Laurel "Don't Fake Happiness"

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Randy Bacon with 7 Billion Ones in partnership with National Alliance on Mental Illness Southwest Missouri (NAMI) are proud to announce a major, multifaceted portrait art exhibition, story and short film series:

It Knows No Face

Portraits of Suicide Survivors.

Learn more HERE



Laurel’s Story:

  Photography by    Randy Bacon

Photography by Randy Bacon

Nine years old was probably the worst year of my life, and you wouldn’t normally think that a nine year old would hate their life and wouldn’t want to live anymore. You would think that all your problems are going to start in your twenties, but that was definitely not the case for me. I was around the age of thirteen when I started making friends and it was still sucky because nobody understood anything about depression so I still couldn’t talk about it at that age. Then it wasn’t really until high school that people could really start relating to me and it made processing and talking about things easier because I had other people who had been through something similar and who understood what I was going through.

I first started feeling depressed around the age of six and it really started affected me during the ages of eight to twelve years old, because of a lot of things that were changing. Everything was just different, more negative, and it was just really, really bad. I’ve always felt like people looked at how I dressed, how I lived, who my family was, what I had, and thought that because I had all of that there’s no way I could have depression. I’ve been told several times by my friends, “But you’re rich, you can’t have depression”.  That made me feel so much worse than actually admitting the fact that I had depression. It makes me feel so invalid, like it’s not possible for me to have depression, but it completely is, and it is valid and it’s okay.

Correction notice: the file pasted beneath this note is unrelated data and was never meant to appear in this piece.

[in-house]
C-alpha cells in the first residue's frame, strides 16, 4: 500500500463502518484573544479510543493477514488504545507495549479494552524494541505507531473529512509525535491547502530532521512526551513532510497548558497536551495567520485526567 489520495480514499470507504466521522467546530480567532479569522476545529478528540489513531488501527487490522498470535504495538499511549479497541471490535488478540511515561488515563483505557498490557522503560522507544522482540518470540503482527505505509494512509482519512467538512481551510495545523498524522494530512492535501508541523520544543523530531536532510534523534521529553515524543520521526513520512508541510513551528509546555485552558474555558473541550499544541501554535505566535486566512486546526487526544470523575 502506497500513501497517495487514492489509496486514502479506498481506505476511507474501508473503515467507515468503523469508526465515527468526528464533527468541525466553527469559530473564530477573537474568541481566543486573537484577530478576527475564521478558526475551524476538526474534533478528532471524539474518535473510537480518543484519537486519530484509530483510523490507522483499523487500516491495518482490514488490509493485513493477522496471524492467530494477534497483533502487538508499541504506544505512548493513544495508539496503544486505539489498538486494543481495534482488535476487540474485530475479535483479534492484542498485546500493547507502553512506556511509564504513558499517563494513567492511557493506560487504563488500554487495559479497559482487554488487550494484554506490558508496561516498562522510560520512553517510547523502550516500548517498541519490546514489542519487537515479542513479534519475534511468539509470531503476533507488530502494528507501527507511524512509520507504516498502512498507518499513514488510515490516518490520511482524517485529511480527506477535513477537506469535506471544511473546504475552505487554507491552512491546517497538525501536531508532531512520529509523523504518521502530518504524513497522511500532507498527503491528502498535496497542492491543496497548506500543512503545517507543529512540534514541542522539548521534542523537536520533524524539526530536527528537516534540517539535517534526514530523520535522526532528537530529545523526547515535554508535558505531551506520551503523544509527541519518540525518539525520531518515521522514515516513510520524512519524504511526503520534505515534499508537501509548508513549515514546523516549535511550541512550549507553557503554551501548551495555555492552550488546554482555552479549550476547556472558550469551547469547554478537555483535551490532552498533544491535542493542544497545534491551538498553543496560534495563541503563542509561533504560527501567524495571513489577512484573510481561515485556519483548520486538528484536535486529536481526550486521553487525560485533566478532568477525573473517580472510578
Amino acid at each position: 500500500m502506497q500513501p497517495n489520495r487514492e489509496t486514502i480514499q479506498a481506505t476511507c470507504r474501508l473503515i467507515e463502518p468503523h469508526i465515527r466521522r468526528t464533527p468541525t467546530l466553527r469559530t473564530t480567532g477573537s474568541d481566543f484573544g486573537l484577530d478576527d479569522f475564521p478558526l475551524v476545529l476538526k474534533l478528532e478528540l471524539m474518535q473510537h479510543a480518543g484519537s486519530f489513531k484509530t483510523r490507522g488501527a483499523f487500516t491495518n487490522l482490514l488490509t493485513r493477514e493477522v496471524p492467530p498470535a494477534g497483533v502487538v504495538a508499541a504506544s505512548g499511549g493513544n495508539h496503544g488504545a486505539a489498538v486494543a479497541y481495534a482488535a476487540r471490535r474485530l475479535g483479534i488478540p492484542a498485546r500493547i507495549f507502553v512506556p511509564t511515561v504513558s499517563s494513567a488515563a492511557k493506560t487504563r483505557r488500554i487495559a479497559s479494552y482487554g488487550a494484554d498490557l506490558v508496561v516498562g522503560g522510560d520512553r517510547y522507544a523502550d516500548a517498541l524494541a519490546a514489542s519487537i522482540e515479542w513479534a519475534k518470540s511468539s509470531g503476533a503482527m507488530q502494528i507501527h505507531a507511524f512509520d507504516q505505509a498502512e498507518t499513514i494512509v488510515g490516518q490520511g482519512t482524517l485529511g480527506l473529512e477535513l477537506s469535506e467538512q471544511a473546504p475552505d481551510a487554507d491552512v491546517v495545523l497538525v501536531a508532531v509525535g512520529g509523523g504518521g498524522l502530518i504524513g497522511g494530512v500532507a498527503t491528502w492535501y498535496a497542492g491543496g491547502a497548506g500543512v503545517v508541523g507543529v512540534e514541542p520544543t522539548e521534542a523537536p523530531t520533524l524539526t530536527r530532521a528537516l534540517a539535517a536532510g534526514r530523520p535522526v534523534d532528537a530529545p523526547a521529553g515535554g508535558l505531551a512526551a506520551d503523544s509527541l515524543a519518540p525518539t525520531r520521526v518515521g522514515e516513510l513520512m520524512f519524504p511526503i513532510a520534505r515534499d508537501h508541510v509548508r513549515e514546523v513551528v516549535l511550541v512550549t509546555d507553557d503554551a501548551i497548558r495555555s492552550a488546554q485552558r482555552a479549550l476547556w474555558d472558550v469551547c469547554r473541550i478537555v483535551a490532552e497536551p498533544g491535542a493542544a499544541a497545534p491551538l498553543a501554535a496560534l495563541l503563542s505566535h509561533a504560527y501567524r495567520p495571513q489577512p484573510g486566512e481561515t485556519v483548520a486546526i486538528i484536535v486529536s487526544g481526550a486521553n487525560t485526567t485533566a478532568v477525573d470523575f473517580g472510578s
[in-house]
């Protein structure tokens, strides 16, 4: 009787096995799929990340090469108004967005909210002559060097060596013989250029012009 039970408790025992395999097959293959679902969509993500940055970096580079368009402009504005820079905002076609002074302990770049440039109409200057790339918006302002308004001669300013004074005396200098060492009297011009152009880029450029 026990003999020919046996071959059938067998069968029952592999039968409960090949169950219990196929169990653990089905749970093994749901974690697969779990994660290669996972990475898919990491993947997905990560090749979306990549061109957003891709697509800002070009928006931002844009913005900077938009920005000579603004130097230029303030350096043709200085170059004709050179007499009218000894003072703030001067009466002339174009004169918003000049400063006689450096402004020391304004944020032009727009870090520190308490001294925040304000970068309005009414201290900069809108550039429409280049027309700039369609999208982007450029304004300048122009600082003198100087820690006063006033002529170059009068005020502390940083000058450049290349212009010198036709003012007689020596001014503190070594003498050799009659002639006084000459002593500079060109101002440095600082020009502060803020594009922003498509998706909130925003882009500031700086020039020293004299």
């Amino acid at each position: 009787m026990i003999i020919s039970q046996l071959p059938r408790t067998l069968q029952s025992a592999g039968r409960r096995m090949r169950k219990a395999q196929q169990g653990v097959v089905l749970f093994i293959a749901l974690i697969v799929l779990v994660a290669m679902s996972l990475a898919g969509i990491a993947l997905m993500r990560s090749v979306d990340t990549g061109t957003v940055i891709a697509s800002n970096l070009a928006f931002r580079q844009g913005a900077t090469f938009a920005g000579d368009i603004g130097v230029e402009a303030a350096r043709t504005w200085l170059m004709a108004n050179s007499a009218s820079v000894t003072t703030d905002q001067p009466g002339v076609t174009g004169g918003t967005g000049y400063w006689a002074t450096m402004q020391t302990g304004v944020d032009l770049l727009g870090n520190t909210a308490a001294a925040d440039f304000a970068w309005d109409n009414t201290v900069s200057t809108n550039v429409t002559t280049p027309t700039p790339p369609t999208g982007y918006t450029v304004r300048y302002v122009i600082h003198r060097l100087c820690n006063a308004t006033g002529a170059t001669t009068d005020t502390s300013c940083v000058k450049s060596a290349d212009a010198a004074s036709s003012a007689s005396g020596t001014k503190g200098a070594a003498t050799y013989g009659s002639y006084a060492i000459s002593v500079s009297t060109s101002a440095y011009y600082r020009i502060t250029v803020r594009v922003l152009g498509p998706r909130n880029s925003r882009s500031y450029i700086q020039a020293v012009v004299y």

For me, being depressed is such a vulnerable feeling. I just don’t want to fake happiness. I feel like my struggles now are more just trying to accept what happened and trying to turn it into something better than what it was. I definitely still face struggles and they’re completely different now; they’re definitely not as bad, but still extremely crappy. I think surviving that really really hard time has better prepared me for what I’m facing now; so it’s definitely not as bad and who I am and who I am around is different, so that helps. It can really just feel like you're not living anymore...like you’re just going through life like it’s just a cycle of things that you need to do to survive, and, it gets very old. You just want to break the cycle and you don’t know how, so you turn to things that aren’t exactly the best.

When I was really going through depression, I really began to isolate myself. I didn’t have friends, and it was pretty much impossible for me to make friends, so I just decided that if nobody wants to be my friend, I’ll just be alone. So I isolated myself and I wouldn’t talk to anybody. That was my daily life. At times I felt helpless and like there was no point because I was so focused on what was happening at the moment and I didn’t see myself having a better future or getting better for a long time. Every day it felt like I was putting myself through more torture, but eventually I found things in the moment that helped me just get through each day. For me I turned to my photography and poetry.

My poetry has changed so much over the year because it has changed with me...it’s still very depressing, but it’s nice to read and I think many people can relate to it. I think poetry is just really important because if there is nobody around you who understands what you’re going through chances are you can always find a poem you can relate to. I also think photography just gives me something to focus all of my energy on and it helps clear my head. If I have a really bad day and can’t stop thinking, I’ll take pictures because then I am focusing on getting a nice shot instead of what I’m going to do about this certain issue; not only does it clear my head but it also makes something pretty frickin’ beautiful.

I try to do that through my poetry and I’m hoping help people through this project as well. I also want to be a veterinarian because pets are very important to people, so if I can help pets than I am helping people too.

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Brought to you in partnership with:

7Billion Ones, Annie Busch, NAMI Southwest Missouri, and Touchstone Counseling